Virtual reality project wins bronze at Reimagine Education awards

A virtual reality experiential education project led by Dr Christian Schott from Wellington School of Business and Government has won the bronze award in the Oceania section of the QS Reimagine Education awards.

Christian Schott receives award at Reimagine Education Awards.

The QS Reimagine Education awards, known as the ‘Oscars’ of Education’, celebrate innovative approaches that enhance student learning outcomes and employability. This year saw 1518 innovators representing educational technology companies, universities and education-focused NGOs from 84 countries submit their projects for the awards.

The winning project by Dr Schott and his team uses gaming software and virtual reality technology to foster contextualised experiential learning about sustainability and the UN’s Sustainable Development Goals.

“The project is driven by the need for critical and creative thinking to address the pressing challenges of sustainability and climate change, and importantly to provide our students with meaningful and effective learning about these issues,” says Dr Schott.

Dr Schott worked with a multidisciplinary team which included digital designer Alan Proctor-Thomson (Burnt Pixel), Associate Professor Stephen Marshall (Centre for Academic Development), Dr Andrea Milligan (Faculty of Education), Maciu Raivoka (Centre for Lifelong Learning), Jonathan Flutey (Centre for Academic Development), other University staff, and the communities of Yasawa Island (Fiji) and Machu Picchu Pueblo (Peru) to create sustainability-focused virtual field trips to communities in Fiji and Peru.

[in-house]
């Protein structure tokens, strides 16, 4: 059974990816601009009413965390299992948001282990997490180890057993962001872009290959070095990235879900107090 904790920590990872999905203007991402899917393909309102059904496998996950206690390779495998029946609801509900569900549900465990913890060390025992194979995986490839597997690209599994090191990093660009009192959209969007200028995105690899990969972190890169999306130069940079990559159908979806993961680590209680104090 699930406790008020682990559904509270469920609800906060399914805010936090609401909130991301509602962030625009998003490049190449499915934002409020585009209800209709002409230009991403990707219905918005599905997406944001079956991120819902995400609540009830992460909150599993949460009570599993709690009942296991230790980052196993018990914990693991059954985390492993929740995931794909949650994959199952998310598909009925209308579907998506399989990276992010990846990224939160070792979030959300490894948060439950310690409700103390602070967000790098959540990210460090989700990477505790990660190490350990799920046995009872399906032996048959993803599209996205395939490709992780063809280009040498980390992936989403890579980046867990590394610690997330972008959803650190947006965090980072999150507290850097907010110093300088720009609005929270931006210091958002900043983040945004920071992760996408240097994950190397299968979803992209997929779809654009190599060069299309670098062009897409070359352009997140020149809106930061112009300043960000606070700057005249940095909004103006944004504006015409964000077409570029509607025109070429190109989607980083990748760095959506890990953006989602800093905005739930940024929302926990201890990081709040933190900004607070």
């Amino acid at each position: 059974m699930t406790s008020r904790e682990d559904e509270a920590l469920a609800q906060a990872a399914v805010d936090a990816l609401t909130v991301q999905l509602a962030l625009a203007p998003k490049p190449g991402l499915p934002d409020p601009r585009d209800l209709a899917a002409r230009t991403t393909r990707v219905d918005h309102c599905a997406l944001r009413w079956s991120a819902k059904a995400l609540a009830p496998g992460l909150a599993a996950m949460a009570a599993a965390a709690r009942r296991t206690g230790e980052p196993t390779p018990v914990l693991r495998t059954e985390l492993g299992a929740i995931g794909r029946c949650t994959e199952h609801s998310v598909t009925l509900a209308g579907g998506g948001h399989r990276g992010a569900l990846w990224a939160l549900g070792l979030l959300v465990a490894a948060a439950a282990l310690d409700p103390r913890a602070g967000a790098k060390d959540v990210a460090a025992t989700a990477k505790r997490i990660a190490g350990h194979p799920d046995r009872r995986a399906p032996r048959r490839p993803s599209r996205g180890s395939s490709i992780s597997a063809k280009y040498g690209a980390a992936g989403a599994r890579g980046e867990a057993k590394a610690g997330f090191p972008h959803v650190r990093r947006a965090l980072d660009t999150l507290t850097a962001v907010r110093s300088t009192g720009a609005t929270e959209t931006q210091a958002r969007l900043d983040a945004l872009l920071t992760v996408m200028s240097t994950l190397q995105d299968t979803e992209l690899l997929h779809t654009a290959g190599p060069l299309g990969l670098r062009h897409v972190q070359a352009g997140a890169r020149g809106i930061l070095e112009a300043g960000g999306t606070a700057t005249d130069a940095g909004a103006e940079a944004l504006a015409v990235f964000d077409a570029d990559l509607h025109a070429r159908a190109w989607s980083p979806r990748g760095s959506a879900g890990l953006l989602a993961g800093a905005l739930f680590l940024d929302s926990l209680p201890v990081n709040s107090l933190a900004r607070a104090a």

Students experience the places and their communities through HTC Vive Pro VR headsets or a computer monitor to allow them to explore the place as if they were there.

“Current teaching methods generally don’t allow students to experience the crucial social and cultural contexts of a place in a meaningful way” says Dr Schott. “In response, this project embraced situated experiential education and virtual reality technology to both immerse learners in a meaningful ‘case study’ and to cater to a wider range of learning preferences than the commonly fostered auditory and reading/writing types of learning.

“It is wonderful to receive this recognition from such a highly respected international awards body and I am grateful to the team for their great work over the many years that the project has been going from strength to strength.

“I would also like to thank the Latin America CAPE for funding the application of the concept for VR situated experiential education to the famous town of Machu Picchu Pueblo in 2019.”

Dr Schott’s project is just one example of the Wellington School of Business and Government’s efforts to utilise technology to enhance education. This year the Business School began offering digital exams and is also continuing to make more lectures available online for students.